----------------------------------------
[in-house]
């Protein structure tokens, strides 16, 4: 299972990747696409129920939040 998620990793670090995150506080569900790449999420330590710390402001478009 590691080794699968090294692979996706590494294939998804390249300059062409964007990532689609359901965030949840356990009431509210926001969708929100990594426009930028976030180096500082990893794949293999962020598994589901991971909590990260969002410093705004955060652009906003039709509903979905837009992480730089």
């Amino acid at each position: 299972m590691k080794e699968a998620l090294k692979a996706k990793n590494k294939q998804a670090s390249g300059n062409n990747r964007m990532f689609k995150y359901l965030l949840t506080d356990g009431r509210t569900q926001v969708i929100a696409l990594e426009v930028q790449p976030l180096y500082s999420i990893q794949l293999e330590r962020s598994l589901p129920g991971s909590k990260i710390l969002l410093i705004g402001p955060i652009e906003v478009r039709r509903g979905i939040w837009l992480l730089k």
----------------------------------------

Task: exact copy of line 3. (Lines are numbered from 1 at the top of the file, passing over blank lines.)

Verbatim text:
């Amino acid at each position: 299972m590691k080794e699968a998620l090294k692979a996706k990793n590494k294939q998804a670090s390249g300059n062409n990747r964007m990532f689609k995150y359901l965030l949840t506080d356990g009431r509210t569900q926001v969708i929100a696409l990594e426009v930028q790449p976030l180096y500082s999420i990893q794949l293999e330590r962020s598994l589901p129920g991971s909590k990260i710390l969002l410093i705004g402001p955060i652009e906003v478009r039709r509903g979905i939040w837009l992480l730089k």